She recently served her family baingan bharta cooked three days before. “I did have a standby dish in case this did not work. But, it tasted perfect. No one knew till I told them,” she laughs.

A negative, if you could call it that, is the incessant whistling — some recipes call for 40 or more — but Roopa says that her neighbours have now stopped wondering if she’s forgotten to turn off the stove.

What is OPOS?

It is a scientific cooking technique designed to empower anyone to cook confidently. All cooking is done at one shot. There are no steps, no supervision.

Equipment needed

A 2-litre stainless steel pressure cooker, a hand blender, measuring cups and spoons, knife, peeler and grater, small weighing scale, Induction stove or gas/electric stove (after standardising the cooker)


No water cooking: Cooking with food's own juices.

Controlled caramelisation: Cooking just short of burning.

Flash cooking: No water cooking at high heat for a short time.

Layering: Arranging ingredients layer by layer inside a cooker.

Plug and play: Replacing/ supplementing core building blocks.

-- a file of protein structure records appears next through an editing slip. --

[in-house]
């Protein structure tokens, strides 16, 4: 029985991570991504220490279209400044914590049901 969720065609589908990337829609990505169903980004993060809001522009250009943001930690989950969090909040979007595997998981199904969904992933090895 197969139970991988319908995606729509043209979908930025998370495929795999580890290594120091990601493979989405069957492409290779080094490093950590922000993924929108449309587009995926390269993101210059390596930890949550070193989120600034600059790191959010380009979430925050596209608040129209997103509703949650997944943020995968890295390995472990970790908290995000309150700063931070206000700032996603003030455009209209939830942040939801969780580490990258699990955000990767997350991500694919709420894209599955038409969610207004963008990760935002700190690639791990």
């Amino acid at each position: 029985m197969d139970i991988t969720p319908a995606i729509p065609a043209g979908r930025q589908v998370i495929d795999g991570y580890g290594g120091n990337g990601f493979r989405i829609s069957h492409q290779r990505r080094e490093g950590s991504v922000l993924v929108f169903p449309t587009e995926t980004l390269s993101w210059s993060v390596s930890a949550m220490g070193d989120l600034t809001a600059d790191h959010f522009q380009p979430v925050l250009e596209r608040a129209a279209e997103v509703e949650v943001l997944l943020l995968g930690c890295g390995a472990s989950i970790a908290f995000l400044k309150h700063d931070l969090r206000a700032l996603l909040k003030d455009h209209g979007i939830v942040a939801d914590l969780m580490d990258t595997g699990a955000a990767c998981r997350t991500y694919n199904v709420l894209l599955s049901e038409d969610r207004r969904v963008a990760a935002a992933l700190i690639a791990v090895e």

Pasta Pomodoro: Pasta with tomatoes

Wash 2C macaroni (170g). Drain. Mix 2tsp oil.

In a 2L pressure cooker, add 4 tsp butter and water mixed, 1 cup chopped onion, 250g chopped deseeded tomatoes, 1tsp of salt and pepper, and pasta. Add 250g of chopped tomatoes to cover pasta. Cook on high for 2 whistles (6 minutes). Release pressure and mix all.

Tips: Can mix in grated cheese and fresh herbs.

If undercooked, cook longer, and do not release pressure.

Keerai masiyal

In a 2 litre pressure cooker, add 1 tsp coconut oil, 1 chopped green chili, 250g chopped spinach, 1/2tsp salt, 1/4tsp (turmeric powder, asafoetida). Cook on high for 1 whistle. Release pressure. Mash.

Tips: Replace/supplement spinach with your favourite edible greens and coconut oil with your regular oil

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Printable version | Nov 15, 2020 9:52:00 AM |